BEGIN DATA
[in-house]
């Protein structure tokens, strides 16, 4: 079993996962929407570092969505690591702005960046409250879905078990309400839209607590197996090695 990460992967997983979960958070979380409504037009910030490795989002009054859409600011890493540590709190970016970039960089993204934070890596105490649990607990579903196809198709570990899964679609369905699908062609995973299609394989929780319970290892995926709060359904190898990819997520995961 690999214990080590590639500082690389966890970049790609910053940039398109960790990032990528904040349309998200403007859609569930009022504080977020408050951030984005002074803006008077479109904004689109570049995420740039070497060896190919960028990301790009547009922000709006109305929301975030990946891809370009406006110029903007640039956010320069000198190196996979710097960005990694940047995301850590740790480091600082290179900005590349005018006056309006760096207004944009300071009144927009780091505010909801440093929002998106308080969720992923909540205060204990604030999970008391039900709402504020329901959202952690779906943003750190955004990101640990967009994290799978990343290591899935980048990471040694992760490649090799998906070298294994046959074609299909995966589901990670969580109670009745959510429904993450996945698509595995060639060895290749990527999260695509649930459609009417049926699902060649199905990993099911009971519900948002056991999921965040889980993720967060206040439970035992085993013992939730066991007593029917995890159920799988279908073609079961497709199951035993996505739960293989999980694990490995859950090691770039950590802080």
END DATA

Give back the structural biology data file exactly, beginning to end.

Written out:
[in-house]
């Protein structure tokens, strides 16, 4: 079993996962929407570092969505690591702005960046409250879905078990309400839209607590197996090695 990460992967997983979960958070979380409504037009910030490795989002009054859409600011890493540590709190970016970039960089993204934070890596105490649990607990579903196809198709570990899964679609369905699908062609995973299609394989929780319970290892995926709060359904190898990819997520995961 690999214990080590590639500082690389966890970049790609910053940039398109960790990032990528904040349309998200403007859609569930009022504080977020408050951030984005002074803006008077479109904004689109570049995420740039070497060896190919960028990301790009547009922000709006109305929301975030990946891809370009406006110029903007640039956010320069000198190196996979710097960005990694940047995301850590740790480091600082290179900005590349005018006056309006760096207004944009300071009144927009780091505010909801440093929002998106308080969720992923909540205060204990604030999970008391039900709402504020329901959202952690779906943003750190955004990101640990967009994290799978990343290591899935980048990471040694992760490649090799998906070298294994046959074609299909995966589901990670969580109670009745959510429904993450996945698509595995060639060895290749990527999260695509649930459609009417049926699902060649199905990993099911009971519900948002056991999921965040889980993720967060206040439970035992085993013992939730066991007593029917995890159920799988279908073609079961497709199951035993996505739960293989999980694990490995859950090691770039950590802080």